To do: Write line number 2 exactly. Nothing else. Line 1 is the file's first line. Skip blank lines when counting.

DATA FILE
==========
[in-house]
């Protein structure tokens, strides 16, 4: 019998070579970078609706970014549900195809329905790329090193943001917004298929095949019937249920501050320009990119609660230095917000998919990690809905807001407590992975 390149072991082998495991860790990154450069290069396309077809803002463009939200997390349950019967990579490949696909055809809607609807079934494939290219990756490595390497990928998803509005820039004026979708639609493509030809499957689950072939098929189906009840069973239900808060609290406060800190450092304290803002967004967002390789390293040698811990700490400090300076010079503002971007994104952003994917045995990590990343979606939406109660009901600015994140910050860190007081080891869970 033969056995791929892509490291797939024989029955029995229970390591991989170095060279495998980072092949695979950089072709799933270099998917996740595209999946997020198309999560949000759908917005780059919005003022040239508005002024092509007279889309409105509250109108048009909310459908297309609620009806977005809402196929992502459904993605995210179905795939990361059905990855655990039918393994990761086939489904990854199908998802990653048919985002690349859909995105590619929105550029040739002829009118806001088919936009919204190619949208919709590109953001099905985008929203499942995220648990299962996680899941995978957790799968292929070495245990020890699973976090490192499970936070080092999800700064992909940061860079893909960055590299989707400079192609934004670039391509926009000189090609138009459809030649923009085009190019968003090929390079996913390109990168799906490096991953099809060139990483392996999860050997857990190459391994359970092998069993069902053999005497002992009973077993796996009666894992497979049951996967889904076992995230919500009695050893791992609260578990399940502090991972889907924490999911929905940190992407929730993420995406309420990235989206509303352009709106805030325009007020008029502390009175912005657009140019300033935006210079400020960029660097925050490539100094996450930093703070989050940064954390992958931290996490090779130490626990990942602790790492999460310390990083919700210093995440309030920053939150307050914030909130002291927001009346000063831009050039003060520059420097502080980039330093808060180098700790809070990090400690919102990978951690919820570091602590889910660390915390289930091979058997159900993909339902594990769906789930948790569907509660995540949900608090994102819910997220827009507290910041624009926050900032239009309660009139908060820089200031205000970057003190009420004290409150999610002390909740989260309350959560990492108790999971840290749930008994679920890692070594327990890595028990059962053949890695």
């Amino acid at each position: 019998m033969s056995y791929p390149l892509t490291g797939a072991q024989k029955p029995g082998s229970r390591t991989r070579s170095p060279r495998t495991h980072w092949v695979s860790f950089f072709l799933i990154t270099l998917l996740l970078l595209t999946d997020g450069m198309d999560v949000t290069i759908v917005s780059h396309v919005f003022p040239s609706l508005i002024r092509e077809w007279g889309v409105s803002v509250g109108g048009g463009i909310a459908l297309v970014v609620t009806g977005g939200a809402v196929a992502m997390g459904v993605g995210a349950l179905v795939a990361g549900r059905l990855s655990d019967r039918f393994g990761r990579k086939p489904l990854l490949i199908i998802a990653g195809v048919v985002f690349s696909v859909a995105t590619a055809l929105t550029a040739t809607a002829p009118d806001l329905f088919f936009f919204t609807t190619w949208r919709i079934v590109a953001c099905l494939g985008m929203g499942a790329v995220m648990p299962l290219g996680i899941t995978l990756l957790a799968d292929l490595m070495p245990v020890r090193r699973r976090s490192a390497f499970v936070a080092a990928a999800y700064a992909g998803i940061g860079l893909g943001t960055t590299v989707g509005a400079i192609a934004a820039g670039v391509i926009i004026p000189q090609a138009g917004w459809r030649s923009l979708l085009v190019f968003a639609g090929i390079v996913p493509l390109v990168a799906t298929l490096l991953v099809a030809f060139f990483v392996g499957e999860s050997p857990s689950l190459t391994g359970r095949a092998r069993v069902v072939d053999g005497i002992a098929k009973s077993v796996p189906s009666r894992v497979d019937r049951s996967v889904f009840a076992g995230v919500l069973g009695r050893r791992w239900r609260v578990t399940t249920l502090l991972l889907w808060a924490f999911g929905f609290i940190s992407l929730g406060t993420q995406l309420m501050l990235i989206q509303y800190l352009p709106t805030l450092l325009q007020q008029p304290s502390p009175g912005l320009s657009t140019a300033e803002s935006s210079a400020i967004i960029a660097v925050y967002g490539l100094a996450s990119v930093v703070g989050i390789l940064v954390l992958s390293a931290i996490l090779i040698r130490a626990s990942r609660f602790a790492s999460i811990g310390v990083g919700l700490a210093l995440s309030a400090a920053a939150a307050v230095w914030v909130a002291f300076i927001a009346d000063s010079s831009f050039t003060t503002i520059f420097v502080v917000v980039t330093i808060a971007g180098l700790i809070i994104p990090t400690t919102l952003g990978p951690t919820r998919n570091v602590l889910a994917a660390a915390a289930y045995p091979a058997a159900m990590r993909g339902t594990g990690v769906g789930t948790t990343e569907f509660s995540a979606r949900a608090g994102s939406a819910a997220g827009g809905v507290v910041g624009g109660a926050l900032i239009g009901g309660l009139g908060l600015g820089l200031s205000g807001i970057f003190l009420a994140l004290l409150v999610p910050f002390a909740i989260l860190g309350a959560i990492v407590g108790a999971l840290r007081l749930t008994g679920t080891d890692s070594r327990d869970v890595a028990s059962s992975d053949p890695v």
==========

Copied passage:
């Protein structure tokens, strides 16, 4: 019998070579970078609706970014549900195809329905790329090193943001917004298929095949019937249920501050320009990119609660230095917000998919990690809905807001407590992975 390149072991082998495991860790990154450069290069396309077809803002463009939200997390349950019967990579490949696909055809809607609807079934494939290219990756490595390497990928998803509005820039004026979708639609493509030809499957689950072939098929189906009840069973239900808060609290406060800190450092304290803002967004967002390789390293040698811990700490400090300076010079503002971007994104952003994917045995990590990343979606939406109660009901600015994140910050860190007081080891869970 033969056995791929892509490291797939024989029955029995229970390591991989170095060279495998980072092949695979950089072709799933270099998917996740595209999946997020198309999560949000759908917005780059919005003022040239508005002024092509007279889309409105509250109108048009909310459908297309609620009806977005809402196929992502459904993605995210179905795939990361059905990855655990039918393994990761086939489904990854199908998802990653048919985002690349859909995105590619929105550029040739002829009118806001088919936009919204190619949208919709590109953001099905985008929203499942995220648990299962996680899941995978957790799968292929070495245990020890699973976090490192499970936070080092999800700064992909940061860079893909960055590299989707400079192609934004670039391509926009000189090609138009459809030649923009085009190019968003090929390079996913390109990168799906490096991953099809060139990483392996999860050997857990190459391994359970092998069993069902053999005497002992009973077993796996009666894992497979049951996967889904076992995230919500009695050893791992609260578990399940502090991972889907924490999911929905940190992407929730993420995406309420990235989206509303352009709106805030325009007020008029502390009175912005657009140019300033935006210079400020960029660097925050490539100094996450930093703070989050940064954390992958931290996490090779130490626990990942602790790492999460310390990083919700210093995440309030920053939150307050914030909130002291927001009346000063831009050039003060520059420097502080980039330093808060180098700790809070990090400690919102990978951690919820570091602590889910660390915390289930091979058997159900993909339902594990769906789930948790569907509660995540949900608090994102819910997220827009507290910041624009926050900032239009309660009139908060820089200031205000970057003190009420004290409150999610002390909740989260309350959560990492108790999971840290749930008994679920890692070594327990890595028990059962053949890695």